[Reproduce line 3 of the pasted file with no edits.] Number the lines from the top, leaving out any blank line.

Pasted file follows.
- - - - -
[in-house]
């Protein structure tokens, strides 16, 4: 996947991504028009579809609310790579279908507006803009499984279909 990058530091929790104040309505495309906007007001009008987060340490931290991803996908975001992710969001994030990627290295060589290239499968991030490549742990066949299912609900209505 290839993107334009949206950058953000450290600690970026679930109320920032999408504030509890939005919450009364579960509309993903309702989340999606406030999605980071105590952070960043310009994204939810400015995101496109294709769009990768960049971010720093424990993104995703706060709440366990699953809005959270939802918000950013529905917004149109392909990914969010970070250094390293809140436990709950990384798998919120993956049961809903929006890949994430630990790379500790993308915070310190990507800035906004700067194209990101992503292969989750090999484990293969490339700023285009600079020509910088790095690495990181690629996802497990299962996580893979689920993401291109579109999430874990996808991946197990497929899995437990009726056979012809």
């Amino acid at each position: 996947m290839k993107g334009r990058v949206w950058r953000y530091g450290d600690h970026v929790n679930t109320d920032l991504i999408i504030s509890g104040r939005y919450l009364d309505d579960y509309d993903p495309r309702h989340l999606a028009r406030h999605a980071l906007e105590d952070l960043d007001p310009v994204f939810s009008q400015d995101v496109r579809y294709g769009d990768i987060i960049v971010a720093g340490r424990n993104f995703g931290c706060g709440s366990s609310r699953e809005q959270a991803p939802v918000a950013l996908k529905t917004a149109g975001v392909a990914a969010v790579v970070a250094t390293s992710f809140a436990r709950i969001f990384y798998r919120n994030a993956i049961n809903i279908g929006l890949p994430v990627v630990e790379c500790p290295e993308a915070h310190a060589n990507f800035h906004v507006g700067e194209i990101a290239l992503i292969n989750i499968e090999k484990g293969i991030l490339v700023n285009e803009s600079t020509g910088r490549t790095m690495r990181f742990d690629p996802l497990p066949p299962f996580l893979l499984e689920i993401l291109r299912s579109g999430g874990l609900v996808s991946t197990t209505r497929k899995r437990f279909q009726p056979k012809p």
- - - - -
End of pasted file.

């Amino acid at each position: 996947m290839k993107g334009r990058v949206w950058r953000y530091g450290d600690h970026v929790n679930t109320d920032l991504i999408i504030s509890g104040r939005y919450l009364d309505d579960y509309d993903p495309r309702h989340l999606a028009r406030h999605a980071l906007e105590d952070l960043d007001p310009v994204f939810s009008q400015d995101v496109r579809y294709g769009d990768i987060i960049v971010a720093g340490r424990n993104f995703g931290c706060g709440s366990s609310r699953e809005q959270a991803p939802v918000a950013l996908k529905t917004a149109g975001v392909a990914a969010v790579v970070a250094t390293s992710f809140a436990r709950i969001f990384y798998r919120n994030a993956i049961n809903i279908g929006l890949p994430v990627v630990e790379c500790p290295e993308a915070h310190a060589n990507f800035h906004v507006g700067e194209i990101a290239l992503i292969n989750i499968e090999k484990g293969i991030l490339v700023n285009e803009s600079t020509g910088r490549t790095m690495r990181f742990d690629p996802l497990p066949p299962f996580l893979l499984e689920i993401l291109r299912s579109g999430g874990l609900v996808s991946t197990t209505r497929k899995r437990f279909q009726p056979k012809p």